NPLs are ‘vulnerability of Greek banking system,’ warns Commission VP

NPLs are ‘vulnerability of Greek banking system,’ warns Commission VP

Greece's return to the markets will be a “very delicate task,” European Commission Vice President Valdis Dombrovskis said on Monday, also warning that nonperforming loans are the “vulnerability of the Greek banking system.”

In an interview with the Athens-Macedonian News Agency (ANA-MPA) just days after the heads of the creditor institutions’ missions completed a round of contacts in Athens, Dombrovskis noted that Greece has implemented a major reform agenda and met its target for 2018 but said that after being excluded from the markets for nine years and still having the highest debt-to-GDP ratio in Europe there is not much room for “manoeuvres” or “mistakes.”

“Things seem to be broadly on track on the fiscal side. Greece has met its target in 2018 and the budget is prepared in a way which will allow to meet also the primary surplus target foreseen of GDP this year,” Dombrovskis, who is responsible for the euro and financial stability, said.

Despite this progress, however, several important measures are still pending Dombrovskis said, stressing the importance of strengthening the independent tax authority, completing the national land register and speeding up privatizations. “Some reforms are more advanced some still need more preparation,” he told the ANA-MPA.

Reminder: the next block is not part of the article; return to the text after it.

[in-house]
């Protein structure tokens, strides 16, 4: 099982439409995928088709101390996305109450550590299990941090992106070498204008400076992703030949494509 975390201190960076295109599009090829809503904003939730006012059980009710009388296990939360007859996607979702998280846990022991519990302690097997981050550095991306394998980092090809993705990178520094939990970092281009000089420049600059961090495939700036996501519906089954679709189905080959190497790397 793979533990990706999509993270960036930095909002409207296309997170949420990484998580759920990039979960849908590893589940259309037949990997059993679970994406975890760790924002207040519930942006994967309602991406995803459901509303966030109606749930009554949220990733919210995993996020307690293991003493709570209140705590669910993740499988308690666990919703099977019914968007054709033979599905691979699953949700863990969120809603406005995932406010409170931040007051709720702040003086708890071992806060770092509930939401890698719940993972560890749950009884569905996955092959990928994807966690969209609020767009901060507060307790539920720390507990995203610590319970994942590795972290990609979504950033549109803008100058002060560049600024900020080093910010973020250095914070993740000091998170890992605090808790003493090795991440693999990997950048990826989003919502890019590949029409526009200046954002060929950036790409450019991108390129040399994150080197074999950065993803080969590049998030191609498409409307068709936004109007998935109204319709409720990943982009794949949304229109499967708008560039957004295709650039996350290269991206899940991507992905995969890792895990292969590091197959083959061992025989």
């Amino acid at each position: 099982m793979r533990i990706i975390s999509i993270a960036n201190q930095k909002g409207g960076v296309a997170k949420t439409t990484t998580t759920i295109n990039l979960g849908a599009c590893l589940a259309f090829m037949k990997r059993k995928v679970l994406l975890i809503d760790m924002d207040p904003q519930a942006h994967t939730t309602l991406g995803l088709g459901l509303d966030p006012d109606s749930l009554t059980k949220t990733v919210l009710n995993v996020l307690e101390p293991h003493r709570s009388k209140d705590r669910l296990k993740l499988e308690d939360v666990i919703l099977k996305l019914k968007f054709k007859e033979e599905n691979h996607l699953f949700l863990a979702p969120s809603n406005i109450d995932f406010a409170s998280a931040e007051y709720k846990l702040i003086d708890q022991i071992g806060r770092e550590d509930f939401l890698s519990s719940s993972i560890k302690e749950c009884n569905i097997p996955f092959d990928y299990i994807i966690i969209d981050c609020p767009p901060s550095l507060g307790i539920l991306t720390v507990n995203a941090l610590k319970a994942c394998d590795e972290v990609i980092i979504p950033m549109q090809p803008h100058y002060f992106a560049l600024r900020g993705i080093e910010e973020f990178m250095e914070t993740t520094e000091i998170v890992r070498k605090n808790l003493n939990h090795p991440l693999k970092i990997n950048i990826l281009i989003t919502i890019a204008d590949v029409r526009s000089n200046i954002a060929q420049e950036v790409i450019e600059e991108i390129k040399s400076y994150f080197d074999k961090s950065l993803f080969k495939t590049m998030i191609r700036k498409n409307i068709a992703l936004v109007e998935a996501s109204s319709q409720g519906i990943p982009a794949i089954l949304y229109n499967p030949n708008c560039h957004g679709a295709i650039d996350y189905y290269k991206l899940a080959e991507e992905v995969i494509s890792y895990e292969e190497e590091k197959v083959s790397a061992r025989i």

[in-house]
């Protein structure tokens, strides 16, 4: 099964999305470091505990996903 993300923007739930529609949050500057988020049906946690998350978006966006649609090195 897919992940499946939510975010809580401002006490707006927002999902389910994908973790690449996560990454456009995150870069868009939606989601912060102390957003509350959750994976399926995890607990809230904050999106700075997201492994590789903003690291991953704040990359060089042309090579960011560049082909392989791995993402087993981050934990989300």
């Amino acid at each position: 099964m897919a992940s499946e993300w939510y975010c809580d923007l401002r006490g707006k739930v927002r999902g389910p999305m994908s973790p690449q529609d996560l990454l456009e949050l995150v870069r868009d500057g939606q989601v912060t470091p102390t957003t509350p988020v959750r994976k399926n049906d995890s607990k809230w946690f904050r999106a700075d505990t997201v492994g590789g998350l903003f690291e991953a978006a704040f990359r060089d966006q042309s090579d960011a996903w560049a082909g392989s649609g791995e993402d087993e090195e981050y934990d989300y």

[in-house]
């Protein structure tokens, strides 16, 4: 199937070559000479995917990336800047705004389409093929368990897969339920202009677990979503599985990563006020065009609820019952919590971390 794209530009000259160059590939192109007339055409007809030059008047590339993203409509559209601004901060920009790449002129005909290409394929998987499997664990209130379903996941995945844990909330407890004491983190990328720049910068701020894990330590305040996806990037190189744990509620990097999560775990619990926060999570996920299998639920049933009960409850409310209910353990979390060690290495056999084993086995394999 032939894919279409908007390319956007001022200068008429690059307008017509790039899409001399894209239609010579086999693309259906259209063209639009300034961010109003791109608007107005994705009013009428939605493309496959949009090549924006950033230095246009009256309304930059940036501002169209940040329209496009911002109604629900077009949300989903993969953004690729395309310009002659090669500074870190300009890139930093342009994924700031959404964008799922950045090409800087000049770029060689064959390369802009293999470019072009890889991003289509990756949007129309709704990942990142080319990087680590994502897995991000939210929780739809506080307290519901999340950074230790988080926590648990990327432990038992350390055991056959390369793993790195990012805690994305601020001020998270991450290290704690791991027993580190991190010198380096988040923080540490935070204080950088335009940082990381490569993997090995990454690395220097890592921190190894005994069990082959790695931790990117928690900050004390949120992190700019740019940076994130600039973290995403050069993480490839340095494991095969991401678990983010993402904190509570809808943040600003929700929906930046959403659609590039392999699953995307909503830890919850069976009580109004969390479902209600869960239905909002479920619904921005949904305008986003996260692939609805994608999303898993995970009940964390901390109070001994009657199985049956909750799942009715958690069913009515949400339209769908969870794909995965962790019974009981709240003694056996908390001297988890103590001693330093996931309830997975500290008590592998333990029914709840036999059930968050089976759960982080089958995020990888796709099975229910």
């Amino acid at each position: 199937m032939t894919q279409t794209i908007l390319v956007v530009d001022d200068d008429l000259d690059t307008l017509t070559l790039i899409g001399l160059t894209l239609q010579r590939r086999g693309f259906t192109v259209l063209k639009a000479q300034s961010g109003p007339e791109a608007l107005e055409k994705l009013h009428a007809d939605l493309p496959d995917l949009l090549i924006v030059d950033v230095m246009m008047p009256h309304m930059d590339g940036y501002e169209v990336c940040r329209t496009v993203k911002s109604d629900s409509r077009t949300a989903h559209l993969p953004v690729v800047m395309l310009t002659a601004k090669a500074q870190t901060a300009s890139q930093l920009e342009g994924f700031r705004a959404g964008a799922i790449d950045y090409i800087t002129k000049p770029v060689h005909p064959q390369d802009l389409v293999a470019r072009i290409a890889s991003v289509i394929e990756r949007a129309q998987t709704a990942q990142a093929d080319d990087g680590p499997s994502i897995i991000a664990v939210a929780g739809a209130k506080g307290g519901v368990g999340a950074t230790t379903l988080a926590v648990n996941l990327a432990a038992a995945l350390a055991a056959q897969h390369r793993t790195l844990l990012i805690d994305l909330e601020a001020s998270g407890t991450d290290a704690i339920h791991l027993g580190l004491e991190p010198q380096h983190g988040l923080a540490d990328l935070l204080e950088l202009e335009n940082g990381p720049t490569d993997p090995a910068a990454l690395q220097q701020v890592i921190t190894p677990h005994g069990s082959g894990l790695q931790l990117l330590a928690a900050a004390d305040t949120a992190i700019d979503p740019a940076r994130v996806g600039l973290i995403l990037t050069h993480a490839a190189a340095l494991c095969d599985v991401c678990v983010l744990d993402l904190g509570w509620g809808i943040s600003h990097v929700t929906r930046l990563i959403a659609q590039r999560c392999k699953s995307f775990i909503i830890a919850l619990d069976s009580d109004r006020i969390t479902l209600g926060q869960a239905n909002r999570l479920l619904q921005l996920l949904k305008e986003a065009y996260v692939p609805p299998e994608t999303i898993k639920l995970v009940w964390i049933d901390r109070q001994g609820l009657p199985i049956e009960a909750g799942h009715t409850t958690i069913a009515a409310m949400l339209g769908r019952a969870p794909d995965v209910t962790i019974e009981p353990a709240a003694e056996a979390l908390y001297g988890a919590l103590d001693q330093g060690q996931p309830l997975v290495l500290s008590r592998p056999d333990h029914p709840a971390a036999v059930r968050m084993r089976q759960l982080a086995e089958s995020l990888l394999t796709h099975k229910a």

“This time the enhanced surveillance mission concentrated on structural reform implementation, including reform of the banking sector, concerning measures to reduce NPLs,” Dombrovskis said, adding that he expects proposals from the government on this front in the next few weeks.

“Greece has by far the highest rate of NPLs in the EU. Over 40 percent of loans are not performing, against 3.4 percent which is the EU average,” the Commission's vice president said. “The point is that this level of NPLs is the vulnerability of the Greek banking system, so a potential source of instability, and it also hinders proper functioning of the Greek banking system and therefore hinders loans to the real economy, to businesses and households.”

This high level of bad loans,  Dombrovskis said, calls for “systemic structural solution” that will address both a reduction of NPLs but also the “root causes,” while also finding the “right balance between protecting the vulnerable borrowers but at the same time avoiding moral hazard and avoiding incentives for strategic defaulting.”

On Greece's planned return to the international markets, Dombrovskis warned that with “by far the largest debt-to-GDP ratio, more than 180 percent, there is not much room for manoeuvre and there is not much room for mistakes.”

“That's why I emphasize the need for Greece to stay on the agreed course as regards both fiscal targets and the structural reform agenda. This is the factor that provides confidence in the Greek economy and will allow the country to successfully return to the markets. Which then allows to clearly say that Greece stands on its own feet,” Dombrovskis told the ANA-MPA.

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